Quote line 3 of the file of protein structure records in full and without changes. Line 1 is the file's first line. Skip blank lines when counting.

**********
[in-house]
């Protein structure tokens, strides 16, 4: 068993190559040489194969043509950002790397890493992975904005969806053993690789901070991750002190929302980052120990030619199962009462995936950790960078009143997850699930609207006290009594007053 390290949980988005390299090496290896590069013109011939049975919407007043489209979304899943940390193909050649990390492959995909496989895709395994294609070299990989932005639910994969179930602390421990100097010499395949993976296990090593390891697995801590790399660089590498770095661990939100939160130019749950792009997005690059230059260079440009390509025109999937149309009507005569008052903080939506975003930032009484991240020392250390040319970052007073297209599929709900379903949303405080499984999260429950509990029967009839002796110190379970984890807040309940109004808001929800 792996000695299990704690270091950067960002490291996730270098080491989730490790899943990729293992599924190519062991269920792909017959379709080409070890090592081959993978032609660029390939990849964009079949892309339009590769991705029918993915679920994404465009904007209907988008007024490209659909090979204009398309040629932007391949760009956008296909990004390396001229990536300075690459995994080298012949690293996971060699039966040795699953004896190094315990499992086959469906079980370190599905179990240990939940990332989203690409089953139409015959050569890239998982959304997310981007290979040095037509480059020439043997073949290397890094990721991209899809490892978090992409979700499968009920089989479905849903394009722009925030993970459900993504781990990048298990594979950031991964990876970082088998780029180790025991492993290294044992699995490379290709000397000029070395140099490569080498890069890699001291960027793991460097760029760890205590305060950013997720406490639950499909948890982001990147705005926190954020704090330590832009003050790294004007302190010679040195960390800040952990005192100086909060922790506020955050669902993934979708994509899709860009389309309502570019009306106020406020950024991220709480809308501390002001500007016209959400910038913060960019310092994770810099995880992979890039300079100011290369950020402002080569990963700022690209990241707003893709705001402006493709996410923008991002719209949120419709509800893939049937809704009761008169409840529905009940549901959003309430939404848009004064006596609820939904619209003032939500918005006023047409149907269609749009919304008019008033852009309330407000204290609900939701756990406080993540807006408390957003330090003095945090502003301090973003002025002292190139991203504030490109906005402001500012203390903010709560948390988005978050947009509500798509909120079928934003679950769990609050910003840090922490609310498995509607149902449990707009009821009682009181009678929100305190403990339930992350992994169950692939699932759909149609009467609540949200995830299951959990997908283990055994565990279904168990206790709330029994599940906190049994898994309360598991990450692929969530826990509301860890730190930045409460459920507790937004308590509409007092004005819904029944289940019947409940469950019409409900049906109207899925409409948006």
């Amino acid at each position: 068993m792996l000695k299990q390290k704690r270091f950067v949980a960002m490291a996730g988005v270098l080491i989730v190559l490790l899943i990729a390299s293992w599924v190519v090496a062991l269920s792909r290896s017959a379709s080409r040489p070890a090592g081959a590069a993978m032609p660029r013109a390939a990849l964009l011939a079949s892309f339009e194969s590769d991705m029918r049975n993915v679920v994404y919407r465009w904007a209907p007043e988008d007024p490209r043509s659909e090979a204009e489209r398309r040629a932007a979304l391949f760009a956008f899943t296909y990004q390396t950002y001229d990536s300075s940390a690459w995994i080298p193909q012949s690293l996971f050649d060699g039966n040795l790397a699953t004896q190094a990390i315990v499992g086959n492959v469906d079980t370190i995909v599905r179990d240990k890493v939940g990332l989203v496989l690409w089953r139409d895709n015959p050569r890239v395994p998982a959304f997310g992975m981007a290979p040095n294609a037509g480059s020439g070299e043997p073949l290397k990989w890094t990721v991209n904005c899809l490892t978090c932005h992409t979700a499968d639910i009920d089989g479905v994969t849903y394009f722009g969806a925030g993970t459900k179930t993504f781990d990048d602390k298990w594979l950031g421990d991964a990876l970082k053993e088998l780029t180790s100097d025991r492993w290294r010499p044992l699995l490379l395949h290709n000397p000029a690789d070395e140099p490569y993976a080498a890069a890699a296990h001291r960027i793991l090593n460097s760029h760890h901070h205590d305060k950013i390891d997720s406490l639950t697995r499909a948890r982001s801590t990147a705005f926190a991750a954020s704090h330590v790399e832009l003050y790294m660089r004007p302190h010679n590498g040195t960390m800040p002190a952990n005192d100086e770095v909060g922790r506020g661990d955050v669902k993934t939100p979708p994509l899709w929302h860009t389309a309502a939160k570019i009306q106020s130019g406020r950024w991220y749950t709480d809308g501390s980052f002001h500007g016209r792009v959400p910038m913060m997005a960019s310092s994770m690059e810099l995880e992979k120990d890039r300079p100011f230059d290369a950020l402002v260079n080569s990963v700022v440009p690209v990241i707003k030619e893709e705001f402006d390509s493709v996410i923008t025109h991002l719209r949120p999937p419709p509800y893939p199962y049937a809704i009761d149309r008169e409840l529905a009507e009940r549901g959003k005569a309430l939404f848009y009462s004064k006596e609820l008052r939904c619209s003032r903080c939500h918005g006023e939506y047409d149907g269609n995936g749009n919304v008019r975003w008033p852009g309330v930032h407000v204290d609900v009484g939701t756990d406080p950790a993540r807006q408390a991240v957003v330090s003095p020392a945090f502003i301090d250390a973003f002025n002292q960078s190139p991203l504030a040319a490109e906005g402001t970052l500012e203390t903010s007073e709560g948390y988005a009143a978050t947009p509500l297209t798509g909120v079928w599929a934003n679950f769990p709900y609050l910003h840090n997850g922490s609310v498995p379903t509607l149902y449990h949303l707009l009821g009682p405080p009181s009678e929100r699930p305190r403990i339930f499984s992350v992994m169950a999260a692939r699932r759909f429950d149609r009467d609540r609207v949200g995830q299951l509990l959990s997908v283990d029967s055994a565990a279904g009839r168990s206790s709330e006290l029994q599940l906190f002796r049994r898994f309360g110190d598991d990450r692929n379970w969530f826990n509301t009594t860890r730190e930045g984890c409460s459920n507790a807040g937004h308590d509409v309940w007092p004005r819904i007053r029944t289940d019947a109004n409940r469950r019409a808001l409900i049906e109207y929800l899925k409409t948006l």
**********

């Amino acid at each position: 068993m792996l000695k299990q390290k704690r270091f950067v949980a960002m490291a996730g988005v270098l080491i989730v190559l490790l899943i990729a390299s293992w599924v190519v090496a062991l269920s792909r290896s017959a379709s080409r040489p070890a090592g081959a590069a993978m032609p660029r013109a390939a990849l964009l011939a079949s892309f339009e194969s590769d991705m029918r049975n993915v679920v994404y919407r465009w904007a209907p007043e988008d007024p490209r043509s659909e090979a204009e489209r398309r040629a932007a979304l391949f760009a956008f899943t296909y990004q390396t950002y001229d990536s300075s940390a690459w995994i080298p193909q012949s690293l996971f050649d060699g039966n040795l790397a699953t004896q190094a990390i315990v499992g086959n492959v469906d079980t370190i995909v599905r179990d240990k890493v939940g990332l989203v496989l690409w089953r139409d895709n015959p050569r890239v395994p998982a959304f997310g992975m981007a290979p040095n294609a037509g480059s020439g070299e043997p073949l290397k990989w890094t990721v991209n904005c899809l490892t978090c932005h992409t979700a499968d639910i009920d089989g479905v994969t849903y394009f722009g969806a925030g993970t459900k179930t993504f781990d990048d602390k298990w594979l950031g421990d991964a990876l970082k053993e088998l780029t180790s100097d025991r492993w290294r010499p044992l699995l490379l395949h290709n000397p000029a690789d070395e140099p490569y993976a080498a890069a890699a296990h001291r960027i793991l090593n460097s760029h760890h901070h205590d305060k950013i390891d997720s406490l639950t697995r499909a948890r982001s801590t990147a705005f926190a991750a954020s704090h330590v790399e832009l003050y790294m660089r004007p302190h010679n590498g040195t960390m800040p002190a952990n005192d100086e770095v909060g922790r506020g661990d955050v669902k993934t939100p979708p994509l899709w929302h860009t389309a309502a939160k570019i009306q106020s130019g406020r950024w991220y749950t709480d809308g501390s980052f002001h500007g016209r792009v959400p910038m913060m997005a960019s310092s994770m690059e810099l995880e992979k120990d890039r300079p100011f230059d290369a950020l402002v260079n080569s990963v700022v440009p690209v990241i707003k030619e893709e705001f402006d390509s493709v996410i923008t025109h991002l719209r949120p999937p419709p509800y893939p199962y049937a809704i009761d149309r008169e409840l529905a009507e009940r549901g959003k005569a309430l939404f848009y009462s004064k006596e609820l008052r939904c619209s003032r903080c939500h918005g006023e939506y047409d149907g269609n995936g749009n919304v008019r975003w008033p852009g309330v930032h407000v204290d609900v009484g939701t756990d406080p950790a993540r807006q408390a991240v957003v330090s003095p020392a945090f502003i301090d250390a973003f002025n002292q960078s190139p991203l504030a040319a490109e906005g402001t970052l500012e203390t903010s007073e709560g948390y988005a009143a978050t947009p509500l297209t798509g909120v079928w599929a934003n679950f769990p709900y609050l910003h840090n997850g922490s609310v498995p379903t509607l149902y449990h949303l707009l009821g009682p405080p009181s009678e929100r699930p305190r403990i339930f499984s992350v992994m169950a999260a692939r699932r759909f429950d149609r009467d609540r609207v949200g995830q299951l509990l959990s997908v283990d029967s055994a565990a279904g009839r168990s206790s709330e006290l029994q599940l906190f002796r049994r898994f309360g110190d598991d990450r692929n379970w969530f826990n509301t009594t860890r730190e930045g984890c409460s459920n507790a807040g937004h308590d509409v309940w007092p004005r819904i007053r029944t289940d019947a109004n409940r469950r019409a808001l409900i049906e109207y929800l899925k409409t948006l």